Perhaps then, however, those primarily responsible for this problem might think again before adding to the current glut of unwanted "pets".

Rather than spread unfounded gossip and distortions, it would be far better if people interested in this situation referred directly to this post. I would also point out that we welcome genuine suggestions and discussion on the problem and we are entirely open to new ideas on how to address it. It is a problem facing every single tortoise and turtle rescue group in the world right now. It is easy to criticise, but what we really need are viable solutions.

Andy Highfield
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Re: Rehoming - Clarification

Postby jeff » Fri Sep 17, 2010 1:45 pm

Andy
Looking at your position on the rehoming front,I think your being to hard on your self.The only thing you can do is set up some sort of a sanctuary which would consume huge amount of money,Or work with other tortoise groups to see if they could help in taking some animals in.The other is of course use the foster homes,Yes im sure that has its problems but there is no other way.You can only release the animals in good faith and trust,Yes you may make a bad choice from time to time,But you are Human.If think you need to look at the bigger picture,Look at the amount of animals the trust have saved and rehome in very good home.The work the trust have done is out standing,And given what you have come up against in the past couple of years i would say you are on top.I can not agree you could do better,These are massive tasks to under take.And at the end of the day you can not save them all,Like i said above you can only trust people to follow the guild lines.There is no magic stick here. :).
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Re: Rehoming - Clarification

Postby lorna » Fri Sep 17, 2010 5:33 pm

Andy,

Your post is very interesting.

I could post at great length in reply, but I have to be more economical with words.

One solution to your difficulties would be a satellite hospital here in the UK; a facility with a few rooms providing room for a few dozen tortoises, with supporting hygiene facilities and a local tortoise vet in attendance. It would also require a resident/attending vet nurse. Patently it would also cost money, unfortunately. One of the current difficulties is that whilst you are located in Spain, the general perception may be that you are located away from the needs of tortoises in the UK. You have stated clearly and kindly that you have arrangements in place with UK vets for ongoing care with TT rescue tortoises, thereby overcoming that difficulty, however it is inevitable that those members based in the UK may see matters otherwise.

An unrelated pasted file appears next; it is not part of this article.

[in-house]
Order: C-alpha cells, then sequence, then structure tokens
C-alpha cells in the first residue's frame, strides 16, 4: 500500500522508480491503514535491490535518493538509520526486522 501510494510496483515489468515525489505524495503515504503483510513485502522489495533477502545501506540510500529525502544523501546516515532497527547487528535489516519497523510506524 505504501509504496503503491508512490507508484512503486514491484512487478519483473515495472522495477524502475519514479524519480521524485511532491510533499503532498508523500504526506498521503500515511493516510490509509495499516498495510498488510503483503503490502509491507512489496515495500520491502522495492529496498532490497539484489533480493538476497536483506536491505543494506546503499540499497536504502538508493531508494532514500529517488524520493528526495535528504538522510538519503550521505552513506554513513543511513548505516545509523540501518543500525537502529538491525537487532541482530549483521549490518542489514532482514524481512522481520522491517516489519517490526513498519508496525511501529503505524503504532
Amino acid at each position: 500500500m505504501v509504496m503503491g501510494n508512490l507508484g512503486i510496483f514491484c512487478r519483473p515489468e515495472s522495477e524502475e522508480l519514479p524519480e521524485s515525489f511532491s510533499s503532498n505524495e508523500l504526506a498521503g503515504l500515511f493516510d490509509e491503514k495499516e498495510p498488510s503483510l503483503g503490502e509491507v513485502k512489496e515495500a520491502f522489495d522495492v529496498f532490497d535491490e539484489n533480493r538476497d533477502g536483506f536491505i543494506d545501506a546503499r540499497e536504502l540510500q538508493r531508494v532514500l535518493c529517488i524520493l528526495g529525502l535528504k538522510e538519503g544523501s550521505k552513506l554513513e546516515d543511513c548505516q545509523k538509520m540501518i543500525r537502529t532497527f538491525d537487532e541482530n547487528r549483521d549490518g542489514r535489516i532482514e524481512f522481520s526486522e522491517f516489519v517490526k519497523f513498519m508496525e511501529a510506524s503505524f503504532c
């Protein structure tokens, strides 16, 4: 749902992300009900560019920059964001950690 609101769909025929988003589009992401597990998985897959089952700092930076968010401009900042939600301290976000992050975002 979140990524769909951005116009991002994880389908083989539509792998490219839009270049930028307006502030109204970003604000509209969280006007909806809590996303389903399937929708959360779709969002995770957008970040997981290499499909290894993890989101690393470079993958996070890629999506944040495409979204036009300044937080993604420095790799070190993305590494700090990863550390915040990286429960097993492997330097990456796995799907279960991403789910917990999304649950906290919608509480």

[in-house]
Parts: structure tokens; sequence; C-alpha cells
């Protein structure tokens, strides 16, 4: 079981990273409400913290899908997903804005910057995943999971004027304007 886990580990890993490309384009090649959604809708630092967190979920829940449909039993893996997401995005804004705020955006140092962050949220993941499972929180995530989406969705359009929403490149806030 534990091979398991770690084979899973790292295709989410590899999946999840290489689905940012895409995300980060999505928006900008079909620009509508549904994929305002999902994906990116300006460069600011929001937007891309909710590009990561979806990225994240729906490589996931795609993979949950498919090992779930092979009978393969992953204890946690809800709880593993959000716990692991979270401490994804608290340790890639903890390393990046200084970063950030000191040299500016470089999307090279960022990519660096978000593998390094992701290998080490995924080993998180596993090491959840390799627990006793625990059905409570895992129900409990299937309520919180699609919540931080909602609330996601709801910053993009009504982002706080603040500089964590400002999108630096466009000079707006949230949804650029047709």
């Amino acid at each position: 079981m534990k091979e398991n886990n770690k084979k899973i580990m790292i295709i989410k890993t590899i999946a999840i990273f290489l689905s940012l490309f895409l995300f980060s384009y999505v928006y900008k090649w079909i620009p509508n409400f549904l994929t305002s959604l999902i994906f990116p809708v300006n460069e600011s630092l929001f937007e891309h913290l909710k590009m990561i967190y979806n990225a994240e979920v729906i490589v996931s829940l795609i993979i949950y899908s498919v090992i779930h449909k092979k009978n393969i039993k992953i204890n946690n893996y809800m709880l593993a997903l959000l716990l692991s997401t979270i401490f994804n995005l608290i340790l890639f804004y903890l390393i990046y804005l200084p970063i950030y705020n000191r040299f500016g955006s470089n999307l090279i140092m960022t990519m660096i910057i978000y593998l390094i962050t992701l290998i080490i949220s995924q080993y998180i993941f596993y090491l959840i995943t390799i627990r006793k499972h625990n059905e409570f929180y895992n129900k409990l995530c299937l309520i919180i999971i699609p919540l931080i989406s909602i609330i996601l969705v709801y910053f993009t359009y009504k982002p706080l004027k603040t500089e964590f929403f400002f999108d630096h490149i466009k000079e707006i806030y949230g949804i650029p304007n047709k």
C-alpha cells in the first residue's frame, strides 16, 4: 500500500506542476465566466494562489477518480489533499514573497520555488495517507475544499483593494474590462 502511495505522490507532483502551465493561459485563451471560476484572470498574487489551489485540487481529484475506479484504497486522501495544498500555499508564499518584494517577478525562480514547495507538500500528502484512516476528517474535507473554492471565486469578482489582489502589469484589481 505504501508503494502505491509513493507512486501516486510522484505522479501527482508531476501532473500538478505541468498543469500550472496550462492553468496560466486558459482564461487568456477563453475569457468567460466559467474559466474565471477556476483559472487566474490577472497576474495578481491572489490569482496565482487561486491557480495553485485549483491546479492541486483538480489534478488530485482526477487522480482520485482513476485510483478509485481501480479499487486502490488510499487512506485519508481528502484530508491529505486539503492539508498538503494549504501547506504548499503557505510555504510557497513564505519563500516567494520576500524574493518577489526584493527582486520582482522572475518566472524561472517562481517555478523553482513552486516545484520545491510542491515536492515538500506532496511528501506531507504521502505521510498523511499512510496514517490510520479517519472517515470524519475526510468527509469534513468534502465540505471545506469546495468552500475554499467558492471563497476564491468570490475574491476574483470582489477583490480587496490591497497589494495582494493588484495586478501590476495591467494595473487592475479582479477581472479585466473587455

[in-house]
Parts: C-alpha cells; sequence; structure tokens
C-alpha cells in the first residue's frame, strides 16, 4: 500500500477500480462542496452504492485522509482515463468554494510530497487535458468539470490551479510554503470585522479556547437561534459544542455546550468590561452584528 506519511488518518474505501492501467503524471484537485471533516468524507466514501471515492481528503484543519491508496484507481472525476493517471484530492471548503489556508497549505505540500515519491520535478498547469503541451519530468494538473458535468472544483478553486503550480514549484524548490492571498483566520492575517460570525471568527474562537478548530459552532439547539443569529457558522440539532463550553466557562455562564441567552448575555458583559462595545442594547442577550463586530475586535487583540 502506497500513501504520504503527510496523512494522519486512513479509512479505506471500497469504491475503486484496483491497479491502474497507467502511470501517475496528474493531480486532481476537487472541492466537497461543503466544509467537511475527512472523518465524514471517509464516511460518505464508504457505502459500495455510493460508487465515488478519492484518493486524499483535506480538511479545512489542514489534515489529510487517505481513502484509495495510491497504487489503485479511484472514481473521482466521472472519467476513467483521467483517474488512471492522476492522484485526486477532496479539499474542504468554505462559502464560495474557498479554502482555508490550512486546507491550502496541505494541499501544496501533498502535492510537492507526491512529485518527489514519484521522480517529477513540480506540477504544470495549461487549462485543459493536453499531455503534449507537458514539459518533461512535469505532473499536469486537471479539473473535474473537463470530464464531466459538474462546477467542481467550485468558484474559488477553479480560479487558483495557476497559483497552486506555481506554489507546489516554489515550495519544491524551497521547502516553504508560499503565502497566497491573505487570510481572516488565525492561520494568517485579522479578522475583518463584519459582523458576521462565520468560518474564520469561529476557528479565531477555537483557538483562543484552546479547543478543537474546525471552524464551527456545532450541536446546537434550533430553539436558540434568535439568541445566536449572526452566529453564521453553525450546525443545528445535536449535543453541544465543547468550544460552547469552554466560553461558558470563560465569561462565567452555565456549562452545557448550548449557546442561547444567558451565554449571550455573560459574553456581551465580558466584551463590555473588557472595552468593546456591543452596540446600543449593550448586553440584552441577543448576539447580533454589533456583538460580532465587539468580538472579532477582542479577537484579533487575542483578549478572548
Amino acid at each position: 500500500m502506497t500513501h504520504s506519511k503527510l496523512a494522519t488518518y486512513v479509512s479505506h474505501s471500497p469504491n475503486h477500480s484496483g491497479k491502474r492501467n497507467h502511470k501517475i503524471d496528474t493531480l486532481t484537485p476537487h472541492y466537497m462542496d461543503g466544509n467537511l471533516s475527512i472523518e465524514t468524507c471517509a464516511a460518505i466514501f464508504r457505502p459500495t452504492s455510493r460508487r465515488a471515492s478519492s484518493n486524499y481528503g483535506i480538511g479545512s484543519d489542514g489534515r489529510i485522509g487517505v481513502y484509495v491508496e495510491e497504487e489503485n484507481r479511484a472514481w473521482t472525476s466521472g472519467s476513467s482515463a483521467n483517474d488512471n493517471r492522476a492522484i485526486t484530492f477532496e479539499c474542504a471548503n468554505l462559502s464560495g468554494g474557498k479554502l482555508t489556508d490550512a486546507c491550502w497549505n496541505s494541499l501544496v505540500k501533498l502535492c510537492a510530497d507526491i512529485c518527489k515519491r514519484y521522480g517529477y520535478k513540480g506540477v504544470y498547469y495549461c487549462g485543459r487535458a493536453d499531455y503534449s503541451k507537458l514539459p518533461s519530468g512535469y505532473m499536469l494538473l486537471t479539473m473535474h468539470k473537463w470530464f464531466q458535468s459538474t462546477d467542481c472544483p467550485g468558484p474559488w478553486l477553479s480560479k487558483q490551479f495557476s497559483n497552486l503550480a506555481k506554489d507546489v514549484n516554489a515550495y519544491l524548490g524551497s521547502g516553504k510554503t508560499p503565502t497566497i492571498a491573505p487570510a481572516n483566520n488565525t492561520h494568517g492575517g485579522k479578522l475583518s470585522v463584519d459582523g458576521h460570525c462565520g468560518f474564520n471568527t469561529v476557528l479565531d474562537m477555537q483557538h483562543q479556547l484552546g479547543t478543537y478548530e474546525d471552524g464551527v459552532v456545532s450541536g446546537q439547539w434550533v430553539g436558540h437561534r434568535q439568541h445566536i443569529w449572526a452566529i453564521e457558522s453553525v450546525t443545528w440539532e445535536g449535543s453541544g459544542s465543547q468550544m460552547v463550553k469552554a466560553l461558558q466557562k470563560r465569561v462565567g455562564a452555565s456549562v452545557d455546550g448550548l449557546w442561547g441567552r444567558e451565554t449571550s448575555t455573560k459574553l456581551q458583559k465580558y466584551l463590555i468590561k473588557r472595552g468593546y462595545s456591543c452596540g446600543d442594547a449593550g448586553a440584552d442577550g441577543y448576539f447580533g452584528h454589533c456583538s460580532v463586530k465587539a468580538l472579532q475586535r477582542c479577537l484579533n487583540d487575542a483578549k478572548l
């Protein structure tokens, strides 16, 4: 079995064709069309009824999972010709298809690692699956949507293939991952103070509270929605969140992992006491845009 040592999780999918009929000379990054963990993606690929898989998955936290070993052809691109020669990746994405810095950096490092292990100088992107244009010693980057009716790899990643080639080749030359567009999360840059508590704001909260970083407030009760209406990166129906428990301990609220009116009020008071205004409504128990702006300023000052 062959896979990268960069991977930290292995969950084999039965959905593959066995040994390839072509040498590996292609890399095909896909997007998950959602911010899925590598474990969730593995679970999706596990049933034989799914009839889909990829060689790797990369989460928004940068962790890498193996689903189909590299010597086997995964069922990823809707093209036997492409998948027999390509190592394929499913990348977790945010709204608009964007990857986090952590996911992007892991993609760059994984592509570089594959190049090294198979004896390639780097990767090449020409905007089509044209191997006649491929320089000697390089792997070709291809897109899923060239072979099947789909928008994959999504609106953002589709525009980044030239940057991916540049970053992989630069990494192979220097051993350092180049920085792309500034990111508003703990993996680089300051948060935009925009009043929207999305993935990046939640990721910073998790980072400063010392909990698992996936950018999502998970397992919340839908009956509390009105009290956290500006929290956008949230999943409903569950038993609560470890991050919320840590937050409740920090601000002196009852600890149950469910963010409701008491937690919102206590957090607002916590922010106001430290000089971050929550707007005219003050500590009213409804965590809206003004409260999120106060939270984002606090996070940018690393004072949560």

I wonder if you have considered the possibility of a hospital facility in the UK?

Lorna
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Re: Rehoming - Clarification

Postby Tortoise Trust » Fri Sep 17, 2010 6:14 pm

We have. We are in fact open to the idea, Lorna. If such a facility could be created it would help in some ways. The problem - the key problem - is that it needs a very dedicated and experienced person to oversee it. It cannot be done at a vets (charging normal veterinary rates) as the costs would be simply enormous. It can turn into a 24/7 job. We know - we did it! The other point is that the "TT Hospital" was always as much about research and writing things up as helping individual animals (as it still is - witness the cases we have been seeing here). So, that also needs to be a part of it. The important thing there is that these cases contribute to knowledge.. and go on to help countless others in similar situations for years to come.